Friday, September 20, 2019

From a developer's standpoint, few things are more frustrating than having to make lots of calls and research to learn what to create because the requirements are ambiguous. From an analyst's view, few things are more frustrating than having your requirements misunderstood. Yet so often, requirements are ambiguous to their readers, despite the writer's best efforts.

Everyone recognizes the importance of good requirements writing. DM Berry writes, "Software requirements specifications need to be precise and accurate, to be self-consistent, and to anticipate all possible contingencies."1 He also quotes Gause that one of the five leading sources of requirements failure is "too much unrecognized disambiguation." But in the diligence of gathering research, it can be easy for requirements writers to overlook details such as syntax and composition.

Yet as with any writing, poor composition, subjective thinking, and plain old bad grammar can cause confusion and bad assumptions. Incorporating a few simple habits into your writing will help eliminate ambiguity, ensure consistency, and help you to be understood.

Use active voice as much as possible. English teachers insist that using active voice make one's writing stronger. They are right, but it also makes one's writing clearer. Consider the following requirement: "The reports will be generated and the results will be displayed." The engineer is free to design a system in which the user manually generates a reports or the system automatically generates the reports. Either way, the engineer is meeting the requirement. Don't assume your reader knows who the actor is. Designating an actor in a sentence almost always results in greater sentence clarity: "The system will automatically generate the report, and the newly designed UI will display the results."

Watch for dangling participles. Few grammatical errors trigger misunderstood requirements like dangling participles. Consider the following sentence: "After attempting to generate for more than two minutes, the user will have the option to cancel the report." This requirement sounds as though the customer is attempting to generate the report for two minutes, when the writer's intent is to focus on the length of time it takes the report to generate. Correcting the dangling participle makes the requirement clearer: "After attempting to generate for more than two minutes, the system will offer the customer the option to cancel the report."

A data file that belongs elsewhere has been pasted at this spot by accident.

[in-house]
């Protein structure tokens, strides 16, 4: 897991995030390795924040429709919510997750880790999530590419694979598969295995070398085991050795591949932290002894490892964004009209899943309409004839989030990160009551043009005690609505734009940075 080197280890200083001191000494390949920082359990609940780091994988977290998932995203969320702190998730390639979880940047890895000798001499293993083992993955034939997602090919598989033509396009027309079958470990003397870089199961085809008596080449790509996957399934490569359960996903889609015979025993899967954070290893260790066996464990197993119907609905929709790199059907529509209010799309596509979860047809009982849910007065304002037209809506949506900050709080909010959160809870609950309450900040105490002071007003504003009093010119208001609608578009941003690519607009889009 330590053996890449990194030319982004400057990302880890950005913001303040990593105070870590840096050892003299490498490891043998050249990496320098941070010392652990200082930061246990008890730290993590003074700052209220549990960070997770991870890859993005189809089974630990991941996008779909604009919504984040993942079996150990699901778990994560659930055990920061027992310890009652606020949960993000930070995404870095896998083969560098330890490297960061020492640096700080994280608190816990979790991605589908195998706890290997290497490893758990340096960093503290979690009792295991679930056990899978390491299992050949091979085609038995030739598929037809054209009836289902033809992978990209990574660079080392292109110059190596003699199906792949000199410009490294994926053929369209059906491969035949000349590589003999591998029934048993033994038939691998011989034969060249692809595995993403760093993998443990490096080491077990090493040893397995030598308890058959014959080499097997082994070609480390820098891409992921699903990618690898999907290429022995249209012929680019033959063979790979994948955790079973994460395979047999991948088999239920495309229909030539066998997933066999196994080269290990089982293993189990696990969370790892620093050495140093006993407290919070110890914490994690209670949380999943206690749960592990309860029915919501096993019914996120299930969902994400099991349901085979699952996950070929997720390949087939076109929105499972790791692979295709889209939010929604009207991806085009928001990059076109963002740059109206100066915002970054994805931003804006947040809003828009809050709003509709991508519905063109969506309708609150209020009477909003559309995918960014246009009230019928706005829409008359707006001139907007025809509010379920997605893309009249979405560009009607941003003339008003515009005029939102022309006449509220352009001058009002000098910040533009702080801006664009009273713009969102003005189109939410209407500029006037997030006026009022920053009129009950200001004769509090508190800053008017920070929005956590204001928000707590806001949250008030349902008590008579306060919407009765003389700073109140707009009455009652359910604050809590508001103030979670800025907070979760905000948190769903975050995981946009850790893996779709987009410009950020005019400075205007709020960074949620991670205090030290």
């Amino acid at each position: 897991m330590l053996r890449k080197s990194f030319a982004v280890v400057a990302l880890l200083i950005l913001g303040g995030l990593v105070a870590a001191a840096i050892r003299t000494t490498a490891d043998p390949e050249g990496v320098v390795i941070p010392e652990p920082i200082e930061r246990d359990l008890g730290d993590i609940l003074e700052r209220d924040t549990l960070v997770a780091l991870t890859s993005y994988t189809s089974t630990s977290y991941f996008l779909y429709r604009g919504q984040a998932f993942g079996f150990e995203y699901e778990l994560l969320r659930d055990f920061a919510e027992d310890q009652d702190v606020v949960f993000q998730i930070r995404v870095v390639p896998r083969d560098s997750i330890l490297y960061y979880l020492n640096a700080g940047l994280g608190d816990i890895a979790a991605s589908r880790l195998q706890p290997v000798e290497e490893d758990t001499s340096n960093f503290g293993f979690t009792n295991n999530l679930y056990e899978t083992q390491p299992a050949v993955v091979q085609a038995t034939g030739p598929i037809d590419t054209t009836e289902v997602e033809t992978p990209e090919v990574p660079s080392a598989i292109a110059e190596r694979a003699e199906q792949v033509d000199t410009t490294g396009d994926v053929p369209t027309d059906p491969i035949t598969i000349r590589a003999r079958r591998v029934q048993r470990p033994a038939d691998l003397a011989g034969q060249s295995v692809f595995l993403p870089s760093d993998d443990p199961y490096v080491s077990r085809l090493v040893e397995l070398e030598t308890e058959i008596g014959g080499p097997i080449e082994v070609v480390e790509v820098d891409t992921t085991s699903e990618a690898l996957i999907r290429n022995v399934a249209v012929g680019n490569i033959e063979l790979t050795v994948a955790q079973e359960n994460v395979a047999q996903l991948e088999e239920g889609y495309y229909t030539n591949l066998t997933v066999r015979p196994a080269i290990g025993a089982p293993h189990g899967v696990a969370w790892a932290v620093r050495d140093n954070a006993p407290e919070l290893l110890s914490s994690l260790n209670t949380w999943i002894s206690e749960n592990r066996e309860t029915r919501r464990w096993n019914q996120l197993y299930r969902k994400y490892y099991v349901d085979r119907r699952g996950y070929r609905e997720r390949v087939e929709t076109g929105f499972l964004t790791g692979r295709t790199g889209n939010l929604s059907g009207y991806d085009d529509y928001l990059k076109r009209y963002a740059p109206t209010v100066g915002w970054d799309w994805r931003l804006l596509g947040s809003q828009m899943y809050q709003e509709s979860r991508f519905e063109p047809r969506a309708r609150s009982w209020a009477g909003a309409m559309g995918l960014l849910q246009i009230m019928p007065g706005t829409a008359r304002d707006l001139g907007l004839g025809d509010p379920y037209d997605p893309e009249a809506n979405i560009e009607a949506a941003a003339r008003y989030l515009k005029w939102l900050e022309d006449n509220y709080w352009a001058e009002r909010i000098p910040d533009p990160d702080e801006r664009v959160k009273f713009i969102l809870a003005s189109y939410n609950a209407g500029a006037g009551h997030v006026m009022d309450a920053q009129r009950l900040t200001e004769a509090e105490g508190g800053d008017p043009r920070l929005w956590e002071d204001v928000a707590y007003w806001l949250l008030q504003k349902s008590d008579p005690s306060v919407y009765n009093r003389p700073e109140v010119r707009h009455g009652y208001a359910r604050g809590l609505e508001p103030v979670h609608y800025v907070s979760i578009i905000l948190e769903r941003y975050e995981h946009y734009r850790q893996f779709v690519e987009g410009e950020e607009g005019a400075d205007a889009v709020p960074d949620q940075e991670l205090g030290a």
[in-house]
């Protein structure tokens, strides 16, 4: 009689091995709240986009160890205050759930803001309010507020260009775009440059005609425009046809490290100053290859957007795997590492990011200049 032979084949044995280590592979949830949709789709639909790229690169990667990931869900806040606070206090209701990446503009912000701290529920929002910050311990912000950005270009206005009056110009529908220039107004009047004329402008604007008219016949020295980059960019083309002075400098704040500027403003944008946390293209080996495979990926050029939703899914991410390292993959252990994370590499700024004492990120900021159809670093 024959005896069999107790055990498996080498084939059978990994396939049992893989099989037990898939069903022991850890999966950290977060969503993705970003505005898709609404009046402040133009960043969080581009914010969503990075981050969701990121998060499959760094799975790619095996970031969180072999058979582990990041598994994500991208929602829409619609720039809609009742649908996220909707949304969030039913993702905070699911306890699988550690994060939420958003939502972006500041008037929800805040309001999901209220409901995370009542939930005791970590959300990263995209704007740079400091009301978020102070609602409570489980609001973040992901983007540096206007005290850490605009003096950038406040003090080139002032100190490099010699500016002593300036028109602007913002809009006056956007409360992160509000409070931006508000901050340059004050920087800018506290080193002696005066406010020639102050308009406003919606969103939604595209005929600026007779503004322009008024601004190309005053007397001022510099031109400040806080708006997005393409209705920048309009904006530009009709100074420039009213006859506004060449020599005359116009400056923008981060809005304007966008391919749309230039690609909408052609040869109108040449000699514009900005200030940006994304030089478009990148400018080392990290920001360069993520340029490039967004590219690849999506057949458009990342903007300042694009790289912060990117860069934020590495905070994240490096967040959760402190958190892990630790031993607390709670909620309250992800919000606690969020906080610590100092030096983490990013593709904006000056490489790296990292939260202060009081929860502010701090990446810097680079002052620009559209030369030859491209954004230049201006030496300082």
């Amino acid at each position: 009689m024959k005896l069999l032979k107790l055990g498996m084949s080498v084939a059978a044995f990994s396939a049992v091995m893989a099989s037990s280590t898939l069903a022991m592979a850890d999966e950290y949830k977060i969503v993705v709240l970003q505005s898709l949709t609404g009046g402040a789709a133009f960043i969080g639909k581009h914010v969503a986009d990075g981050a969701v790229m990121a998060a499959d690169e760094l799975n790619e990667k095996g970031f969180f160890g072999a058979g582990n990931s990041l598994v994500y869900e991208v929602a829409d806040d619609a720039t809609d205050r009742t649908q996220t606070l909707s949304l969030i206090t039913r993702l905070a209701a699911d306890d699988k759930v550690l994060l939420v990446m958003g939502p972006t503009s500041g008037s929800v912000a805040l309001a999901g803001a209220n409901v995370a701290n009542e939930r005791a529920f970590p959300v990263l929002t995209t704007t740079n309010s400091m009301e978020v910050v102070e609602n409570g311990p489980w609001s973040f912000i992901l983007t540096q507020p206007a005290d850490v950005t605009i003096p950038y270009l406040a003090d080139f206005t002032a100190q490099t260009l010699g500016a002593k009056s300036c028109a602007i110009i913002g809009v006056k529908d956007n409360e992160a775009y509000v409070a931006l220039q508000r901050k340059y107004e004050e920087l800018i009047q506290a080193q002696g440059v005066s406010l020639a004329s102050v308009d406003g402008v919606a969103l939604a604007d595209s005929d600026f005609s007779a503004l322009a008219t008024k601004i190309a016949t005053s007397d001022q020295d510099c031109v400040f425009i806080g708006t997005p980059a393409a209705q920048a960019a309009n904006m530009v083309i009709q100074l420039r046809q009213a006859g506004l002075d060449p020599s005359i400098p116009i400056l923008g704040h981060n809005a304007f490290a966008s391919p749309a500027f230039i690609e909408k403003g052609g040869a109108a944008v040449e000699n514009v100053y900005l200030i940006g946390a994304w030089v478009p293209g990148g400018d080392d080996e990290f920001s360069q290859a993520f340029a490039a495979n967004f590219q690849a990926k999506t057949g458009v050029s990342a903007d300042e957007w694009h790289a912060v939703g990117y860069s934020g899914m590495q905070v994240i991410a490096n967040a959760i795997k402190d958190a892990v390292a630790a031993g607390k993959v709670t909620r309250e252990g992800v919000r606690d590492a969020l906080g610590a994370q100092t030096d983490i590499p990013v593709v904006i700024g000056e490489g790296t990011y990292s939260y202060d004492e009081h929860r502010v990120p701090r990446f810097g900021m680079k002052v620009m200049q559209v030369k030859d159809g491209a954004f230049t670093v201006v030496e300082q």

Clarify your pronouns. "The system will automatically generate the report, and the newly designed UI will display the results. It must be redesigned to accommodate the report." What must be redesigned, the system or the UI? Using "system" or "users" repeatedly rather than using "it" or "they" may make for more cumbersome reading, but it makes clearer requirements.

Specify your nouns. Do not use any noun that is subject to differing interpretations. "The user will be able to export a report once monthly when the system generates it." Who is the user? A customer, vendor, or office staff? Which system is the writer referring to--an existing system or a new one? Such clarifications only need to be made once, when the noun is first mentioned in your document, but they must be made. "The customer (referred to from here on as user) will be able to manually generate a report once monthly when our in-house supply software (referred to from here on as system) loads it." Also, clarify all acronyms and abbreviations when they're first mentioned.